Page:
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How custody and visitation can be affected by substance abuse

On Behalf of | Jul 27, 2021 | Child Custody

Substance abuse can affect how courts establish or modify custody and visitation orders in New Jersey. If you are a parent worried about how the abuse of alcohol and substances can affect the order, there are things you should know.

The best interest of the child is the standard

As with any other child custody decision made by the court, the best interest of the child is the main standard. In cases of substance abuse, the courts will consider several factors, including:

  • The history of the parent’s substance abuse
  • How the parent has been fulfilling their parental responsibilities while using
  • Concerns over the child’s safety raise and supported by the other parent
  • In case of past abuse, if the parent has changed their situation or completed a substance rehabilitation program

What you can do

If you are the parent who is concerned about your ex-spouse’s substance abuse, you should raise your concern with the court. You should also gather evidence about the other parent’s substance abuse. This evidence can include arrest records for DUI charges or police incident reports related to the parent’s behavior. If you are worried about your child’s safety, you might consider refusing to allow the visitation and then alert the court about your reasons or you can file a restraining order.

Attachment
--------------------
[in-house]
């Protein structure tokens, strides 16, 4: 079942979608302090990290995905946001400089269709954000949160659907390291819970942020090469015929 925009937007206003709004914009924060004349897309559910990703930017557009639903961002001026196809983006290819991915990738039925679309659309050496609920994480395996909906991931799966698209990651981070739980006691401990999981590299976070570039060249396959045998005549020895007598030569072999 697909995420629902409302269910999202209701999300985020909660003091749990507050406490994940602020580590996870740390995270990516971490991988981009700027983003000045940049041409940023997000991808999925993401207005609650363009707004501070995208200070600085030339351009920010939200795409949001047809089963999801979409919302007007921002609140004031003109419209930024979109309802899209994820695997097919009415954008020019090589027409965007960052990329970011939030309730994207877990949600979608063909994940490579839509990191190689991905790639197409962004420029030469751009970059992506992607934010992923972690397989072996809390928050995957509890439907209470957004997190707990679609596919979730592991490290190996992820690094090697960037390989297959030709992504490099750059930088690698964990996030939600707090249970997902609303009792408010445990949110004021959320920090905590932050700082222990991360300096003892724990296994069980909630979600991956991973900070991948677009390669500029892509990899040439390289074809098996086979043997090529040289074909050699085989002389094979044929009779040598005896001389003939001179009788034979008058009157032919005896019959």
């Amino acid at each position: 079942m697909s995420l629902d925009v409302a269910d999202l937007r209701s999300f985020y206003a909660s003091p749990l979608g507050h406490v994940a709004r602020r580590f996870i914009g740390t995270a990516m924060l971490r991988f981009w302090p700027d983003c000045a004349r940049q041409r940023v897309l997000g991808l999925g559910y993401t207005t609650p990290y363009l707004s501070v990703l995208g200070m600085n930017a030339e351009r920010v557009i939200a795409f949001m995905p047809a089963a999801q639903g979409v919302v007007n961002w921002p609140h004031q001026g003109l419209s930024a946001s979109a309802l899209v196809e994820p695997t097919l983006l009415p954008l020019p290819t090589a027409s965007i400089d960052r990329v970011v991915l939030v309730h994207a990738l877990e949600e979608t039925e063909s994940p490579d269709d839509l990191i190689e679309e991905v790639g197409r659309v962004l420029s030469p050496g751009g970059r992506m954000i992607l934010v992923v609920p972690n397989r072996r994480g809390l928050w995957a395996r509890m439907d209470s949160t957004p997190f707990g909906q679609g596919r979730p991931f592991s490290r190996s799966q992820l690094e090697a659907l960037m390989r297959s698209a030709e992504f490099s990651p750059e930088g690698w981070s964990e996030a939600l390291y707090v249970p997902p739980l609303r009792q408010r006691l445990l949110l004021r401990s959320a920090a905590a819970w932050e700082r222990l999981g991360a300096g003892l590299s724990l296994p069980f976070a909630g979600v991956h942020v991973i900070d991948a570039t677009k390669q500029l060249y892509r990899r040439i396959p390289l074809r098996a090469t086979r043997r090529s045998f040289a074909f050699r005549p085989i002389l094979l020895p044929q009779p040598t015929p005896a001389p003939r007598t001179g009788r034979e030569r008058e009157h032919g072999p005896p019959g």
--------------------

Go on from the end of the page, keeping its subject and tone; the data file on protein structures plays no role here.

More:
What the court will do

If the issue of substance abuse is raised before the court makes a decision about custody, the court will order an investigation into the concerns to decide how to grant custody and visitation. If the concerns are raised after an order has been established, the court can modify the order, including changing parenting time and requiring supervised visitations in a safe place.

Your child’s safety and best interests will always come first when decisions are being made about custody and visitation. You might be able to protect your child is by being aware, gathering evidence and bringing your concerns to the court.